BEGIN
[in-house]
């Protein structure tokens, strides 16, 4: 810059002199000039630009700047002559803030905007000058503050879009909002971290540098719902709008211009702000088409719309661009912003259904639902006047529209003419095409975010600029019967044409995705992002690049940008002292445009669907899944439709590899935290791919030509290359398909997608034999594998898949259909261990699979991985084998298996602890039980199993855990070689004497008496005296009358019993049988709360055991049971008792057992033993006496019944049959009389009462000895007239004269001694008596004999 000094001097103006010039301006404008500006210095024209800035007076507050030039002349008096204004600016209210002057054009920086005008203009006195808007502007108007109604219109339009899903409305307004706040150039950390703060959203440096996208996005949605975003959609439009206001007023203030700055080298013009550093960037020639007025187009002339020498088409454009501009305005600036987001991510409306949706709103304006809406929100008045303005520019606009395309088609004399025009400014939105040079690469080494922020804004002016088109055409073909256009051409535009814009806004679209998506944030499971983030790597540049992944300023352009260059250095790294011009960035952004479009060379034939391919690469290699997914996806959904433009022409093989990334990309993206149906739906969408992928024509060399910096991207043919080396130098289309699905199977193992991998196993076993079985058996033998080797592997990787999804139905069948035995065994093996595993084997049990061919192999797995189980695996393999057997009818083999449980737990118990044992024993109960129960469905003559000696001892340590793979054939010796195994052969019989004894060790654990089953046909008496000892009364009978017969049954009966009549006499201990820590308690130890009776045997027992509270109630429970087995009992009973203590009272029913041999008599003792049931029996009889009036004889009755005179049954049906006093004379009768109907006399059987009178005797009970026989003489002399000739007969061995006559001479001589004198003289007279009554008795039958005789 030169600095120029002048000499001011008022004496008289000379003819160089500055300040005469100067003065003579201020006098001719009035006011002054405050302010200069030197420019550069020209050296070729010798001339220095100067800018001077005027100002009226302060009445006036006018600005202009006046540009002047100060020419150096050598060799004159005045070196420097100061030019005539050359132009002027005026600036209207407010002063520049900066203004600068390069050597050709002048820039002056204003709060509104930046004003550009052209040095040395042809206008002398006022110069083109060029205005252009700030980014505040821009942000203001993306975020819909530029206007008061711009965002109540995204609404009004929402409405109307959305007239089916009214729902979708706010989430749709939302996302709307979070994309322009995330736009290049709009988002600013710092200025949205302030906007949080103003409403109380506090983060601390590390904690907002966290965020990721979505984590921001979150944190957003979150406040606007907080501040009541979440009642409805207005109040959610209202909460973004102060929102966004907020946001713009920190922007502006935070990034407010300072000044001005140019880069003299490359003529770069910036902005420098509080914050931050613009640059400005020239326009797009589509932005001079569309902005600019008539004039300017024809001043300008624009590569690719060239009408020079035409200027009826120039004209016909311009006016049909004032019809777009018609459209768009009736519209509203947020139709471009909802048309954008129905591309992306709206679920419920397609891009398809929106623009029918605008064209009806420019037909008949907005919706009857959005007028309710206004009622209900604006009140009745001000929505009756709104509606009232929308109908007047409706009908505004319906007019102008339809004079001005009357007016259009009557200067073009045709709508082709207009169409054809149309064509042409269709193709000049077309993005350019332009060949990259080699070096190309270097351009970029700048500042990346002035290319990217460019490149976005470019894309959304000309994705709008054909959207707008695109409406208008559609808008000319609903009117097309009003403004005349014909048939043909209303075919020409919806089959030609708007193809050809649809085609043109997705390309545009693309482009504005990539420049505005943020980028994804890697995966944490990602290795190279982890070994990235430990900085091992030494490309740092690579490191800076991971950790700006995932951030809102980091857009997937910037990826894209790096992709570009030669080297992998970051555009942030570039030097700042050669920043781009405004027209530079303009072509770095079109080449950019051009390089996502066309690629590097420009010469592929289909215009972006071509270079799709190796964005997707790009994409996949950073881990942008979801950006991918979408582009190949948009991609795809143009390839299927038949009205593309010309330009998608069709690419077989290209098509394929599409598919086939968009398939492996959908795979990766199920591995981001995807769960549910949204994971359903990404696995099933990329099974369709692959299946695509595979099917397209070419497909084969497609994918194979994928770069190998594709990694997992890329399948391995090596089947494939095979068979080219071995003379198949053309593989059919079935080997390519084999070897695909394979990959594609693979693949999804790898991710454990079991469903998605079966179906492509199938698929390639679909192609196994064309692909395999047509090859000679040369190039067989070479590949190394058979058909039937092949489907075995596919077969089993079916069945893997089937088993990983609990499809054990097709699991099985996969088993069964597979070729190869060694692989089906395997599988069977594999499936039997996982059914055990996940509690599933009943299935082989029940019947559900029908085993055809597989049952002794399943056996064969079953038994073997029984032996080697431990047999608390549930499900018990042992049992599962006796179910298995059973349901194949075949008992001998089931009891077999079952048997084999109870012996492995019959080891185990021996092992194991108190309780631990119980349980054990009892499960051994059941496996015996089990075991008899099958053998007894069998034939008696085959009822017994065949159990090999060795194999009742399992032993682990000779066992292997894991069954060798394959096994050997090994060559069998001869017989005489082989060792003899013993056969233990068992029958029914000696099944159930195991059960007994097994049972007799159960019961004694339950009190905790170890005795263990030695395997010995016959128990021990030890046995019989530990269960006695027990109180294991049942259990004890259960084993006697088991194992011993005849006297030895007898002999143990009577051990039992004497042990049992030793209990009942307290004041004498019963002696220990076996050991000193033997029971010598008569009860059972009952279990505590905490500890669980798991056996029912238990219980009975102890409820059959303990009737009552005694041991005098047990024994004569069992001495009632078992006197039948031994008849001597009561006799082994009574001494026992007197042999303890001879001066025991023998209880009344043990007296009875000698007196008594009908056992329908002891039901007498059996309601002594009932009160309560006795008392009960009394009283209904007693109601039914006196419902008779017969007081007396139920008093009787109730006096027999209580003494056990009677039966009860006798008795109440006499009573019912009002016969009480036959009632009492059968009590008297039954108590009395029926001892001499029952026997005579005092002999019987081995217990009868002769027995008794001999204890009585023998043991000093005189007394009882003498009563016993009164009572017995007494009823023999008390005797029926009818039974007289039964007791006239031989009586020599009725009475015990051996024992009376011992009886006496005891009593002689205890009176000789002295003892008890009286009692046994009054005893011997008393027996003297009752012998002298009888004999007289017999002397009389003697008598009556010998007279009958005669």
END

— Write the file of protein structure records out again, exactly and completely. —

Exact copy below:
[in-house]
């Protein structure tokens, strides 16, 4: 810059002199000039630009700047002559803030905007000058503050879009909002971290540098719902709008211009702000088409719309661009912003259904639902006047529209003419095409975010600029019967044409995705992002690049940008002292445009669907899944439709590899935290791919030509290359398909997608034999594998898949259909261990699979991985084998298996602890039980199993855990070689004497008496005296009358019993049988709360055991049971008792057992033993006496019944049959009389009462000895007239004269001694008596004999 000094001097103006010039301006404008500006210095024209800035007076507050030039002349008096204004600016209210002057054009920086005008203009006195808007502007108007109604219109339009899903409305307004706040150039950390703060959203440096996208996005949605975003959609439009206001007023203030700055080298013009550093960037020639007025187009002339020498088409454009501009305005600036987001991510409306949706709103304006809406929100008045303005520019606009395309088609004399025009400014939105040079690469080494922020804004002016088109055409073909256009051409535009814009806004679209998506944030499971983030790597540049992944300023352009260059250095790294011009960035952004479009060379034939391919690469290699997914996806959904433009022409093989990334990309993206149906739906969408992928024509060399910096991207043919080396130098289309699905199977193992991998196993076993079985058996033998080797592997990787999804139905069948035995065994093996595993084997049990061919192999797995189980695996393999057997009818083999449980737990118990044992024993109960129960469905003559000696001892340590793979054939010796195994052969019989004894060790654990089953046909008496000892009364009978017969049954009966009549006499201990820590308690130890009776045997027992509270109630429970087995009992009973203590009272029913041999008599003792049931029996009889009036004889009755005179049954049906006093004379009768109907006399059987009178005797009970026989003489002399000739007969061995006559001479001589004198003289007279009554008795039958005789 030169600095120029002048000499001011008022004496008289000379003819160089500055300040005469100067003065003579201020006098001719009035006011002054405050302010200069030197420019550069020209050296070729010798001339220095100067800018001077005027100002009226302060009445006036006018600005202009006046540009002047100060020419150096050598060799004159005045070196420097100061030019005539050359132009002027005026600036209207407010002063520049900066203004600068390069050597050709002048820039002056204003709060509104930046004003550009052209040095040395042809206008002398006022110069083109060029205005252009700030980014505040821009942000203001993306975020819909530029206007008061711009965002109540995204609404009004929402409405109307959305007239089916009214729902979708706010989430749709939302996302709307979070994309322009995330736009290049709009988002600013710092200025949205302030906007949080103003409403109380506090983060601390590390904690907002966290965020990721979505984590921001979150944190957003979150406040606007907080501040009541979440009642409805207005109040959610209202909460973004102060929102966004907020946001713009920190922007502006935070990034407010300072000044001005140019880069003299490359003529770069910036902005420098509080914050931050613009640059400005020239326009797009589509932005001079569309902005600019008539004039300017024809001043300008624009590569690719060239009408020079035409200027009826120039004209016909311009006016049909004032019809777009018609459209768009009736519209509203947020139709471009909802048309954008129905591309992306709206679920419920397609891009398809929106623009029918605008064209009806420019037909008949907005919706009857959005007028309710206004009622209900604006009140009745001000929505009756709104509606009232929308109908007047409706009908505004319906007019102008339809004079001005009357007016259009009557200067073009045709709508082709207009169409054809149309064509042409269709193709000049077309993005350019332009060949990259080699070096190309270097351009970029700048500042990346002035290319990217460019490149976005470019894309959304000309994705709008054909959207707008695109409406208008559609808008000319609903009117097309009003403004005349014909048939043909209303075919020409919806089959030609708007193809050809649809085609043109997705390309545009693309482009504005990539420049505005943020980028994804890697995966944490990602290795190279982890070994990235430990900085091992030494490309740092690579490191800076991971950790700006995932951030809102980091857009997937910037990826894209790096992709570009030669080297992998970051555009942030570039030097700042050669920043781009405004027209530079303009072509770095079109080449950019051009390089996502066309690629590097420009010469592929289909215009972006071509270079799709190796964005997707790009994409996949950073881990942008979801950006991918979408582009190949948009991609795809143009390839299927038949009205593309010309330009998608069709690419077989290209098509394929599409598919086939968009398939492996959908795979990766199920591995981001995807769960549910949204994971359903990404696995099933990329099974369709692959299946695509595979099917397209070419497909084969497609994918194979994928770069190998594709990694997992890329399948391995090596089947494939095979068979080219071995003379198949053309593989059919079935080997390519084999070897695909394979990959594609693979693949999804790898991710454990079991469903998605079966179906492509199938698929390639679909192609196994064309692909395999047509090859000679040369190039067989070479590949190394058979058909039937092949489907075995596919077969089993079916069945893997089937088993990983609990499809054990097709699991099985996969088993069964597979070729190869060694692989089906395997599988069977594999499936039997996982059914055990996940509690599933009943299935082989029940019947559900029908085993055809597989049952002794399943056996064969079953038994073997029984032996080697431990047999608390549930499900018990042992049992599962006796179910298995059973349901194949075949008992001998089931009891077999079952048997084999109870012996492995019959080891185990021996092992194991108190309780631990119980349980054990009892499960051994059941496996015996089990075991008899099958053998007894069998034939008696085959009822017994065949159990090999060795194999009742399992032993682990000779066992292997894991069954060798394959096994050997090994060559069998001869017989005489082989060792003899013993056969233990068992029958029914000696099944159930195991059960007994097994049972007799159960019961004694339950009190905790170890005795263990030695395997010995016959128990021990030890046995019989530990269960006695027990109180294991049942259990004890259960084993006697088991194992011993005849006297030895007898002999143990009577051990039992004497042990049992030793209990009942307290004041004498019963002696220990076996050991000193033997029971010598008569009860059972009952279990505590905490500890669980798991056996029912238990219980009975102890409820059959303990009737009552005694041991005098047990024994004569069992001495009632078992006197039948031994008849001597009561006799082994009574001494026992007197042999303890001879001066025991023998209880009344043990007296009875000698007196008594009908056992329908002891039901007498059996309601002594009932009160309560006795008392009960009394009283209904007693109601039914006196419902008779017969007081007396139920008093009787109730006096027999209580003494056990009677039966009860006798008795109440006499009573019912009002016969009480036959009632009492059968009590008297039954108590009395029926001892001499029952026997005579005092002999019987081995217990009868002769027995008794001999204890009585023998043991000093005189007394009882003498009563016993009164009572017995007494009823023999008390005797029926009818039974007289039964007791006239031989009586020599009725009475015990051996024992009376011992009886006496005891009593002689205890009176000789002295003892008890009286009692046994009054005893011997008393027996003297009752012998002298009888004999007289017999002397009389003697008598009556010998007279009958005669």